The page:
WASHINGTON (AP) — Mortgage rates climbed this week to their highest levels since early January amid mounting signs that the economy's recovery is establishing deeper roots.
The average rate on benchmark 30-year, fixed-rate mortgages rose to 5.79 percent this week, up from 5.52 percent last week, mortgage giant Freddie Mac reported Thursday in its weekly nationwide survey of mortgage rates.
This week's rate was the highest since Jan. 8, when 30-year mortgages averaged 5.87 percent.
Rates for 15-year, fixed-rate mortgages, a popular option for refinancing, increased this week to 5.12 percent, compared with 4.84 percent last week. For one-year adjustable mortgages, rates moved up this week to 3.65 percent, from 3.46 percent. This week's rates for both 15-year and one-year ARMs also were the highest since Jan. 8.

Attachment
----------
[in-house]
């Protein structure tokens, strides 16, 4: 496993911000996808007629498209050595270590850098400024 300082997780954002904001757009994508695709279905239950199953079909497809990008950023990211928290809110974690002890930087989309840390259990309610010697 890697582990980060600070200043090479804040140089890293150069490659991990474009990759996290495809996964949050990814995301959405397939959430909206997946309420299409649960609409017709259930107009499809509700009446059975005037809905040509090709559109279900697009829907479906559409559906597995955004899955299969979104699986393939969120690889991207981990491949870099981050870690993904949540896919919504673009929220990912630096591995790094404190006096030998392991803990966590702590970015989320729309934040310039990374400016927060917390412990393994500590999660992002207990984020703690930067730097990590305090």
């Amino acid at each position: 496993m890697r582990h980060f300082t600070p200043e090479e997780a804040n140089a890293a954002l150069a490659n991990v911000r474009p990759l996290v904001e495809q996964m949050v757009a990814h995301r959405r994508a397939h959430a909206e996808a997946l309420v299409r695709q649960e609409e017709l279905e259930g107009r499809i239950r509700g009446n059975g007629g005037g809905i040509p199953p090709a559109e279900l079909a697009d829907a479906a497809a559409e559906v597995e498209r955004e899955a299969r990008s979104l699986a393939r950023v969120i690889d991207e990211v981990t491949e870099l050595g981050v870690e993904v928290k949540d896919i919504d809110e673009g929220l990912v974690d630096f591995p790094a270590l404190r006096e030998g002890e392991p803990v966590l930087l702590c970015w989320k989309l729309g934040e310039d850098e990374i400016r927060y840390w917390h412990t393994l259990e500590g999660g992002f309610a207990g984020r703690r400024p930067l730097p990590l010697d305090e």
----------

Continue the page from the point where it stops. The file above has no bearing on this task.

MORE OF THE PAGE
Signs that the recovery is gaining ground, including a good employment report for March released by the government last week, were factors in pushing bonds rates up, causing long-term mortgage rates to rise, analysts said.
"The bond market reacted to the welcome news last Friday that jobs are finally being created, which is much needed for continued expansion of the economy," said Amy Crews Cutts, Freddie Mac's deputy chief economist.
"Mortgage rates again followed the bond market, rising significantly from last week to this week, and spurring speculation that the Federal Reserve will raise rates sooner rather than later," she said.